Rivian Automotive, the American electric vehicle automaker and automotive technology company founded in 2009, just received US$1.5 billion in incentives to build a new plant in Georgia — no small sum for a company eager to ramp up EV production and development. According to the Georgia Department of Economic Development (GDEcD), the package will include job training support, tax credits and subsidies.
Bloomberg notes that of the US$1.5 billion, Rivian will receive US$467 million in tax credits if it creates 7,500 jobs by 2028, almost US$300 million will go into site preparation and job training, and US$700 million will come from the four counties hosting the plant. While the automaker seems confident that it will produce the promised number of jobs, Georgia’s commissioner, Pat Wilson, did clarify that there will be “protections for the taxpayer” if this benchmark is not achieved.
“In partnership with the Joint Development Authority (JDA) of Jasper County, Morgan County, Newton County, and Walton County, announced that the Economic Development Agreement has been signed by the JDA, the State of Georgia, and Rivian to move forward on the company’s [US]$5 billion Georgia project, which will create 7,500 jobs at Stanton Springs North,” read the statement from the GDEcD. “Rivian also released an updated site rendering and site plan for their carbon-conscious campus off I20, east of Atlanta. The JDA approved the agreement at a meeting on April 26.”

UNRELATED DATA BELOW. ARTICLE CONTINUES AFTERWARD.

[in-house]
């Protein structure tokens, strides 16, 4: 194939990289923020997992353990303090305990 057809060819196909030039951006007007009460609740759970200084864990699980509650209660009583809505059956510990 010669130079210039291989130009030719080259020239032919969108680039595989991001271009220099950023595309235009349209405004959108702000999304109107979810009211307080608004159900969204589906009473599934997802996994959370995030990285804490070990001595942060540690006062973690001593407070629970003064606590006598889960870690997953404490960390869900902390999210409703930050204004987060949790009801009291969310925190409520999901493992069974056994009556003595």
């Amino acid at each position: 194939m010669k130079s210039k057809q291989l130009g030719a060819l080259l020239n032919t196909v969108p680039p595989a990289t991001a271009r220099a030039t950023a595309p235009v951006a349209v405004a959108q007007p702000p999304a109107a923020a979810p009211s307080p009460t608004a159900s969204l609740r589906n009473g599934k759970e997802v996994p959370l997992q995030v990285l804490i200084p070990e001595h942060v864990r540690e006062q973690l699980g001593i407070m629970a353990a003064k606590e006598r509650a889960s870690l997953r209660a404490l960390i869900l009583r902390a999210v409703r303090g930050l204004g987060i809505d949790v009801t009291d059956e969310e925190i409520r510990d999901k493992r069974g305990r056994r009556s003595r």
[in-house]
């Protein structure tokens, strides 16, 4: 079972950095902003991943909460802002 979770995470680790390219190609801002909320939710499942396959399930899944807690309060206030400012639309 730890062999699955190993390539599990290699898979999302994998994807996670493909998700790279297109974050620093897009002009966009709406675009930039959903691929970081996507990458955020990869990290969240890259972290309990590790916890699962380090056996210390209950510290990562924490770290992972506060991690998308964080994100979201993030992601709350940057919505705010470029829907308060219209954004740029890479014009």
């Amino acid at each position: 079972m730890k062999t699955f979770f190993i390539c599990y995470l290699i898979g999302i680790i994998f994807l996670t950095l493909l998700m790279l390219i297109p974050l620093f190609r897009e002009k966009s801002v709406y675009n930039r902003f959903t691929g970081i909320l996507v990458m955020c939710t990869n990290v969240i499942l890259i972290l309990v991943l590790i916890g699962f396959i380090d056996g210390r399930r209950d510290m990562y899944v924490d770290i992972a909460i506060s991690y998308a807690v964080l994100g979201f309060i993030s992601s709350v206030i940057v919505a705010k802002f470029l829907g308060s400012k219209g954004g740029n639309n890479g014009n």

This project has already seem some challenges, with some Georgia residents voicing concerns over the construction of the new assembly plant. Specifically, residents seem concerned about the potential for increased traffic and environmental damage. Notably, the Rivian plant will be the biggest economic development in Georgia since World War II, and is intended to produce 400,000 vehicles per year.